New BC Guidelines mobile app

Issue: BCMJ, vol. 59 , No. 5 , June 2017 , Pages 277-278 News

The Guidelines and Protocols Advisory Committee (GPAC) has a new BC Guidelines app for both Apple and Android mobile devices.

GPAC, a joint collaboration between Doctors of BC and the Ministry of Health, is an advisory committee to the Medical Services Commission and made up of family doctors, specialists, and key ministry and Doctors of BC representatives. Its mandate is to provide evidence-based recommendations to BC practitioners to support quality medical care while making optimal use of medical resources. It publishes its recommendations as BC Guidelines—concise, user-friendly clinical practice guidelines with a focus on key therapeutic and diagnostic issues affecting British Columbians ( There are currently 58 guidelines on a variety of clinical conditions and diseases, including chronic obstructive pulmonary disease, diabetes, asthma (in adults and in children), and chronic heart failure, and on special endocrine testing and palliative care.

BC Guidelines are widely used by BC health care practitioners, including physicians, nurse practitioners, and medical students, with the website receiving more than 100 000 visits each year.

GPAC partnered with Dr Matthew Toom, a computer programmer and UBC family medicine resident, to create the new app. It works offline, so practitioners can access the guidelines from anywhere. The app can be used to support clinical teaching with medical students, residents, and international medical graduates. It can be downloaded for free from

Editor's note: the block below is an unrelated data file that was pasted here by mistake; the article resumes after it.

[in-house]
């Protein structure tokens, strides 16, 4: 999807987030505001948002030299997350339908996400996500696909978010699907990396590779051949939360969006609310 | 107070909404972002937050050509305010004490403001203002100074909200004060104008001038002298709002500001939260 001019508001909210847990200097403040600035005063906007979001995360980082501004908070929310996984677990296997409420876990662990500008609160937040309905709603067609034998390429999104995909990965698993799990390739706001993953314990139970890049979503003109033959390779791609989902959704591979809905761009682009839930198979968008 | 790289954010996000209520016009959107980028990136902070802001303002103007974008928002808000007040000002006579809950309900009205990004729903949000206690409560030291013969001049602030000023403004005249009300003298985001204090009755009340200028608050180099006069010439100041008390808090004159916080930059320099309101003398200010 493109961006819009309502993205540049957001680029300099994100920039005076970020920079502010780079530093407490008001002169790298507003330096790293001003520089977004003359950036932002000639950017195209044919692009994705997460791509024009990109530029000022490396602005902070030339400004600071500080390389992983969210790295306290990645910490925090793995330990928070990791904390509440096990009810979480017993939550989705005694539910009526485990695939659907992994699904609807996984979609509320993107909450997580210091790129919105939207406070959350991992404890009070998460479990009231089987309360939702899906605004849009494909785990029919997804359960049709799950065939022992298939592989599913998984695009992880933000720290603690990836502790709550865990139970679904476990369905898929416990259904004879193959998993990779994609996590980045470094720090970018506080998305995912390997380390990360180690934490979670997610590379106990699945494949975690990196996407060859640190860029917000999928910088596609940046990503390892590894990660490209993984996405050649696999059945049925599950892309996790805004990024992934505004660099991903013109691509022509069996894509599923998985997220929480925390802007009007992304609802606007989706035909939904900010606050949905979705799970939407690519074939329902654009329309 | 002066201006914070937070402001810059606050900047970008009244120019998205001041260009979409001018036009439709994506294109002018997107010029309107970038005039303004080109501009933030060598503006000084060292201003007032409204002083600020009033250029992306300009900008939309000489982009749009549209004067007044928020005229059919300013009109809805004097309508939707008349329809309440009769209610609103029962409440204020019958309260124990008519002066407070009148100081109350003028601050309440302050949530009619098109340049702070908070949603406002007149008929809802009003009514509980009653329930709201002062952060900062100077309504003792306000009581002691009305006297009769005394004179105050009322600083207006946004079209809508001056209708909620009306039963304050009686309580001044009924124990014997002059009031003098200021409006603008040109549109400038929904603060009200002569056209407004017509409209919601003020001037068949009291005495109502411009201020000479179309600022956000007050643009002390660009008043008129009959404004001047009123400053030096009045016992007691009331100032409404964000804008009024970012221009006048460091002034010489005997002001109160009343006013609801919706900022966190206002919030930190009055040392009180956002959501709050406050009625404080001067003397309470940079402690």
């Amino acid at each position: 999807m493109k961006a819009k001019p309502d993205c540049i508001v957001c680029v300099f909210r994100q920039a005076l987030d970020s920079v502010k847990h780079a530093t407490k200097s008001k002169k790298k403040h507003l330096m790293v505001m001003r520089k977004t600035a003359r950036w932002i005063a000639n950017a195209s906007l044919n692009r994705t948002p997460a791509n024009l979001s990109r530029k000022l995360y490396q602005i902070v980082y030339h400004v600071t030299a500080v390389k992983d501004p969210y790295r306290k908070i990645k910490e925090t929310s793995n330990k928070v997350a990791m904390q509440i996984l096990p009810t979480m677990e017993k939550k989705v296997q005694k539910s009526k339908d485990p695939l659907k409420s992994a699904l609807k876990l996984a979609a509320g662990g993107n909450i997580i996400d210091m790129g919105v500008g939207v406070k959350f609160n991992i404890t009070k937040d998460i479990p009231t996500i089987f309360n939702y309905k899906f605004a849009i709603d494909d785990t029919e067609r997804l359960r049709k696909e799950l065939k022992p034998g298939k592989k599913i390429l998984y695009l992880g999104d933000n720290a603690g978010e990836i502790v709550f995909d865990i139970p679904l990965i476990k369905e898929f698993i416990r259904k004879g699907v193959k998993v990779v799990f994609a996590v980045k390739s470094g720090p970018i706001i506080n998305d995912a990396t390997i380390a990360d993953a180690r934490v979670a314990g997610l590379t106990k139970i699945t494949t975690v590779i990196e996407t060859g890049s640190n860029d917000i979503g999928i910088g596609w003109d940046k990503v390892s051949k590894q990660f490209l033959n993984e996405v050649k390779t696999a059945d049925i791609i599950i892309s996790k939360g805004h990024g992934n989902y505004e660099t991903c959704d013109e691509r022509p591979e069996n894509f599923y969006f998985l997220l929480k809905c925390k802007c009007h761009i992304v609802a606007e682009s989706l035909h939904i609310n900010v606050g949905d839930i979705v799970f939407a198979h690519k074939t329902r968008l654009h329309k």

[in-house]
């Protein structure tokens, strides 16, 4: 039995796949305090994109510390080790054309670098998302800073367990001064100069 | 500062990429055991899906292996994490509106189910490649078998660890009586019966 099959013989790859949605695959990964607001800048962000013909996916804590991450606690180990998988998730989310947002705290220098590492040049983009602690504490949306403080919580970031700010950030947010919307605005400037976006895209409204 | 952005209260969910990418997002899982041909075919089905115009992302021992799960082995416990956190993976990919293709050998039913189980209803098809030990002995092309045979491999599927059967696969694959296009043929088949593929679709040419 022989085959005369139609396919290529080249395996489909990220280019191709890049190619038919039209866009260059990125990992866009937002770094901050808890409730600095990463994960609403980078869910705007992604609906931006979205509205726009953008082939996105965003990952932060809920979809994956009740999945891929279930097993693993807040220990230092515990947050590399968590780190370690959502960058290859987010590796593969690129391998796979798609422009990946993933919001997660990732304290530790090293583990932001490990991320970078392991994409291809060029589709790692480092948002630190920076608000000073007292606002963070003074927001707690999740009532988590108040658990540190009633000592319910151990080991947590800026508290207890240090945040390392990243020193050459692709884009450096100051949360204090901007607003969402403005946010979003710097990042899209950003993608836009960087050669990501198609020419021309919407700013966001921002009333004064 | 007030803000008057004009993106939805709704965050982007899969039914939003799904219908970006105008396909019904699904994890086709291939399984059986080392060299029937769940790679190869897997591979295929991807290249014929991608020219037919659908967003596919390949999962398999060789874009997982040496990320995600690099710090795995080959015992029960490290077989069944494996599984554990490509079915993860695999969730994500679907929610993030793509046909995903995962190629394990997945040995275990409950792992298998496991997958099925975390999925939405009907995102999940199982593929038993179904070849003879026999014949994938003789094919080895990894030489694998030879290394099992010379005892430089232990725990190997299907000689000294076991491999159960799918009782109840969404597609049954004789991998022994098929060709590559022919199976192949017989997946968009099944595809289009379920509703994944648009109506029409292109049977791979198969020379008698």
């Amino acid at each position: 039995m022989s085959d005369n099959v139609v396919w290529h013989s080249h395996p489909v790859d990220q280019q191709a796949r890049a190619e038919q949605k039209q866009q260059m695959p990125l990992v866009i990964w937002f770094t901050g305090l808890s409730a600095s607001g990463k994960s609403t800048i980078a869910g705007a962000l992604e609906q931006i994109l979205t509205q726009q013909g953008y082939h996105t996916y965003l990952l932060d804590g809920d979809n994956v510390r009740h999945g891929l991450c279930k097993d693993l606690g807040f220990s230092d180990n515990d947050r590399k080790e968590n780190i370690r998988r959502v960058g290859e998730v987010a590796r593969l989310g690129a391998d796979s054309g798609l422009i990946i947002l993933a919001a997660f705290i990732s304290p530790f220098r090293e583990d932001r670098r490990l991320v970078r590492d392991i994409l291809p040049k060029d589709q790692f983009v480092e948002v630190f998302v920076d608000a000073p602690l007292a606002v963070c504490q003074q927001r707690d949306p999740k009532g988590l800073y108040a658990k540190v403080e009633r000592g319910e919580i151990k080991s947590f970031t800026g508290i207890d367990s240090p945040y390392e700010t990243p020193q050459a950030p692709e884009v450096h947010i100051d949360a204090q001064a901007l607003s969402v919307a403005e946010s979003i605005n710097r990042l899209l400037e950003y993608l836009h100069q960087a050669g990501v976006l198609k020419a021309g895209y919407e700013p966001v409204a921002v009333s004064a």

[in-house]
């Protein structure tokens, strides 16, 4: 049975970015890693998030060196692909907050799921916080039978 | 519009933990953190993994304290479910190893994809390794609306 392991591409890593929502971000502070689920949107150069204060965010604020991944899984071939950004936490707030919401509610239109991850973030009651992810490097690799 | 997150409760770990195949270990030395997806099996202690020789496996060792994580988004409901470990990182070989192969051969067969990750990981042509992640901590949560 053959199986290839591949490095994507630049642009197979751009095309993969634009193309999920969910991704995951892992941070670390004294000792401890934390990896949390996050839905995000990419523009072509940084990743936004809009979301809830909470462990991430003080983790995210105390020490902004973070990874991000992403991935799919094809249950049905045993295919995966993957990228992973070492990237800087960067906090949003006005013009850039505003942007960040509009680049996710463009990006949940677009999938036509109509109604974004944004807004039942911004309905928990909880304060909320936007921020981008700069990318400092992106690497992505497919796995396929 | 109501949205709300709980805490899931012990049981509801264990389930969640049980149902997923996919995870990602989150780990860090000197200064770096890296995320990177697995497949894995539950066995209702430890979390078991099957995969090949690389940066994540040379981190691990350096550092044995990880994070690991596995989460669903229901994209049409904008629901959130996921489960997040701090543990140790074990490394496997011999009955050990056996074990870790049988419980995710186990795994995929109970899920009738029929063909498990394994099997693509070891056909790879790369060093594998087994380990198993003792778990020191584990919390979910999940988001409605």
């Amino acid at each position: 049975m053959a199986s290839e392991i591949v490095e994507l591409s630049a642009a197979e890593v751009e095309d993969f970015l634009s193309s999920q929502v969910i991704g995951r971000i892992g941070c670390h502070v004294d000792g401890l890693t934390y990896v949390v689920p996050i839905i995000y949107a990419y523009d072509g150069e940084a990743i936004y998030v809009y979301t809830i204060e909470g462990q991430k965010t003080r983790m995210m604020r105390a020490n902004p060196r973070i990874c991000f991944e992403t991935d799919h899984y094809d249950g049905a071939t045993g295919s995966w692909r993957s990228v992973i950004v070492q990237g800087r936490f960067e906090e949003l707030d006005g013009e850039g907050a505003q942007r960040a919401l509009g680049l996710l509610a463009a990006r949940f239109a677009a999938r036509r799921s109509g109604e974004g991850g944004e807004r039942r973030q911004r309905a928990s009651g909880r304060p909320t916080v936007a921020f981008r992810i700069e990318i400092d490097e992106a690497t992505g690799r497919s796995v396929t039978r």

. New BC Guidelines mobile app. BCMJ, Vol. 59, No. 5, June, 2017, Page(s) 277-278 - News.

Above is the information needed to cite this article in your paper or presentation. The International Committee of Medical Journal Editors (ICMJE) recommends the following citation style, which is the now nearly universally accepted citation style for scientific papers:
Halpern SD, Ubel PA, Caplan AL, Marion DW, Palmer AM, Schiding JK, et al. Solid-organ transplantation in HIV-infected patients. N Engl J Med. 2002;347:284-7.

About the ICMJE and citation styles

The ICMJE is small group of editors of general medical journals who first met informally in Vancouver, British Columbia, in 1978 to establish guidelines for the format of manuscripts submitted to their journals. The group became known as the Vancouver Group. Its requirements for manuscripts, including formats for bibliographic references developed by the U.S. National Library of Medicine (NLM), were first published in 1979. The Vancouver Group expanded and evolved into the International Committee of Medical Journal Editors (ICMJE), which meets annually. The ICMJE created the Recommendations for the Conduct, Reporting, Editing, and Publication of Scholarly Work in Medical Journals to help authors and editors create and distribute accurate, clear, easily accessible reports of biomedical studies.

An alternate version of ICMJE style is to additionally list the month an issue number, but since most journals use continuous pagination, the shorter form provides sufficient information to locate the reference. The NLM now lists all authors.

BCMJ standard citation style is a slight modification of the ICMJE/NLM style, as follows:

  • Only the first three authors are listed, followed by "et al."
  • There is no period after the journal name.
  • Page numbers are not abbreviated.

For more information on the ICMJE Recommendations for the Conduct, Reporting, Editing, and Publication of Scholarly Work in Medical Journals, visit

BCMJ Guidelines for Authors

Leave a Reply